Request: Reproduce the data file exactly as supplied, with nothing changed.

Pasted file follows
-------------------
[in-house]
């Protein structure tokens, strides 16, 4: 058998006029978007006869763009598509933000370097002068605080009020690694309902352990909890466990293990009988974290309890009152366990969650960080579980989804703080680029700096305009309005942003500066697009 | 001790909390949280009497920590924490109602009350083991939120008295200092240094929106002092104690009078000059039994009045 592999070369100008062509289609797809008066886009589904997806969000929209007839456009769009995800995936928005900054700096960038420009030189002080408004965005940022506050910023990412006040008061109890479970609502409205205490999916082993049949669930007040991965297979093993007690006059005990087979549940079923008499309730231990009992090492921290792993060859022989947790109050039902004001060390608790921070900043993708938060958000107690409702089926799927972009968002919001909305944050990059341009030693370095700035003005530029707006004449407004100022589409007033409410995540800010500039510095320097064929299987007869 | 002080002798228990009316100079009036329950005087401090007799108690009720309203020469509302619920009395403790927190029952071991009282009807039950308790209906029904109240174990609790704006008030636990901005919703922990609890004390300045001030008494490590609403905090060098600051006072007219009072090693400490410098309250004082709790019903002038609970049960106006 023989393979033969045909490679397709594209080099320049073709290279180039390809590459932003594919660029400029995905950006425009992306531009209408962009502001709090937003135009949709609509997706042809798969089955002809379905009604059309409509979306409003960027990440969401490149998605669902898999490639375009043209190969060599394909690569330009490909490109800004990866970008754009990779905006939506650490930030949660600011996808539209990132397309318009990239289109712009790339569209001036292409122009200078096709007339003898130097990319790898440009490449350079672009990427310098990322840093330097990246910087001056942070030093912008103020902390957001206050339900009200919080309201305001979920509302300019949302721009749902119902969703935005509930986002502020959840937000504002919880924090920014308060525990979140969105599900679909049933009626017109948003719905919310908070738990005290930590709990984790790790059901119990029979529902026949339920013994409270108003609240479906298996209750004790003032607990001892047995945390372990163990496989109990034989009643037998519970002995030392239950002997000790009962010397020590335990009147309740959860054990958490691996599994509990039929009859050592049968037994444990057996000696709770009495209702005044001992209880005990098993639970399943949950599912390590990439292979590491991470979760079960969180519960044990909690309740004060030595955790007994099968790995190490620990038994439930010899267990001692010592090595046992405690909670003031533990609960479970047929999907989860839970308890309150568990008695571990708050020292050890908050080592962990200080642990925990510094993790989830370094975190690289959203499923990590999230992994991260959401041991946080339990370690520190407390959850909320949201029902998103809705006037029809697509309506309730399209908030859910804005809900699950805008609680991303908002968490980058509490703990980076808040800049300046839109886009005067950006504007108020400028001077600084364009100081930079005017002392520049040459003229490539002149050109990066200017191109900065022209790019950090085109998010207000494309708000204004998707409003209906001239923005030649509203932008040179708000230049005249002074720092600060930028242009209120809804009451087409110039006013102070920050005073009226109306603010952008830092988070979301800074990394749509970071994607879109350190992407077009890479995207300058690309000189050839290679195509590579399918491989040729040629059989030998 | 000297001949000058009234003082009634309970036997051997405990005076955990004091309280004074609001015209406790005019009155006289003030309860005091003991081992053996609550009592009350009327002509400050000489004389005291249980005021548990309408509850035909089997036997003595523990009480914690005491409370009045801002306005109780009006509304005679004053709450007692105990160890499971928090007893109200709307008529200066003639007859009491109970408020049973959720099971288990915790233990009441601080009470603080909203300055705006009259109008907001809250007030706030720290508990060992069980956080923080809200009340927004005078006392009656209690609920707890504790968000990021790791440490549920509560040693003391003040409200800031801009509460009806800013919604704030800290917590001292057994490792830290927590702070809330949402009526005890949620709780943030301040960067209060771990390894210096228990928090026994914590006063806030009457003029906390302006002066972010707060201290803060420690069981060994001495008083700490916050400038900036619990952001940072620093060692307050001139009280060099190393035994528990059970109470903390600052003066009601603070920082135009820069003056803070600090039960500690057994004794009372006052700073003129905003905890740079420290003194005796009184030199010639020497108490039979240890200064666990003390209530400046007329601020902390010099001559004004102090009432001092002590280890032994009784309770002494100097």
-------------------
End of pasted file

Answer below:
[in-house]
């Protein structure tokens, strides 16, 4: 058998006029978007006869763009598509933000370097002068605080009020690694309902352990909890466990293990009988974290309890009152366990969650960080579980989804703080680029700096305009309005942003500066697009 | 001790909390949280009497920590924490109602009350083991939120008295200092240094929106002092104690009078000059039994009045 592999070369100008062509289609797809008066886009589904997806969000929209007839456009769009995800995936928005900054700096960038420009030189002080408004965005940022506050910023990412006040008061109890479970609502409205205490999916082993049949669930007040991965297979093993007690006059005990087979549940079923008499309730231990009992090492921290792993060859022989947790109050039902004001060390608790921070900043993708938060958000107690409702089926799927972009968002919001909305944050990059341009030693370095700035003005530029707006004449407004100022589409007033409410995540800010500039510095320097064929299987007869 | 002080002798228990009316100079009036329950005087401090007799108690009720309203020469509302619920009395403790927190029952071991009282009807039950308790209906029904109240174990609790704006008030636990901005919703922990609890004390300045001030008494490590609403905090060098600051006072007219009072090693400490410098309250004082709790019903002038609970049960106006 023989393979033969045909490679397709594209080099320049073709290279180039390809590459932003594919660029400029995905950006425009992306531009209408962009502001709090937003135009949709609509997706042809798969089955002809379905009604059309409509979306409003960027990440969401490149998605669902898999490639375009043209190969060599394909690569330009490909490109800004990866970008754009990779905006939506650490930030949660600011996808539209990132397309318009990239289109712009790339569209001036292409122009200078096709007339003898130097990319790898440009490449350079672009990427310098990322840093330097990246910087001056942070030093912008103020902390957001206050339900009200919080309201305001979920509302300019949302721009749902119902969703935005509930986002502020959840937000504002919880924090920014308060525990979140969105599900679909049933009626017109948003719905919310908070738990005290930590709990984790790790059901119990029979529902026949339920013994409270108003609240479906298996209750004790003032607990001892047995945390372990163990496989109990034989009643037998519970002995030392239950002997000790009962010397020590335990009147309740959860054990958490691996599994509990039929009859050592049968037994444990057996000696709770009495209702005044001992209880005990098993639970399943949950599912390590990439292979590491991470979760079960969180519960044990909690309740004060030595955790007994099968790995190490620990038994439930010899267990001692010592090595046992405690909670003031533990609960479970047929999907989860839970308890309150568990008695571990708050020292050890908050080592962990200080642990925990510094993790989830370094975190690289959203499923990590999230992994991260959401041991946080339990370690520190407390959850909320949201029902998103809705006037029809697509309506309730399209908030859910804005809900699950805008609680991303908002968490980058509490703990980076808040800049300046839109886009005067950006504007108020400028001077600084364009100081930079005017002392520049040459003229490539002149050109990066200017191109900065022209790019950090085109998010207000494309708000204004998707409003209906001239923005030649509203932008040179708000230049005249002074720092600060930028242009209120809804009451087409110039006013102070920050005073009226109306603010952008830092988070979301800074990394749509970071994607879109350190992407077009890479995207300058690309000189050839290679195509590579399918491989040729040629059989030998 | 000297001949000058009234003082009634309970036997051997405990005076955990004091309280004074609001015209406790005019009155006289003030309860005091003991081992053996609550009592009350009327002509400050000489004389005291249980005021548990309408509850035909089997036997003595523990009480914690005491409370009045801002306005109780009006509304005679004053709450007692105990160890499971928090007893109200709307008529200066003639007859009491109970408020049973959720099971288990915790233990009441601080009470603080909203300055705006009259109008907001809250007030706030720290508990060992069980956080923080809200009340927004005078006392009656209690609920707890504790968000990021790791440490549920509560040693003391003040409200800031801009509460009806800013919604704030800290917590001292057994490792830290927590702070809330949402009526005890949620709780943030301040960067209060771990390894210096228990928090026994914590006063806030009457003029906390302006002066972010707060201290803060420690069981060994001495008083700490916050400038900036619990952001940072620093060692307050001139009280060099190393035994528990059970109470903390600052003066009601603070920082135009820069003056803070600090039960500690057994004794009372006052700073003129905003905890740079420290003194005796009184030199010639020497108490039979240890200064666990003390209530400046007329601020902390010099001559004004102090009432001092002590280890032994009784309770002494100097």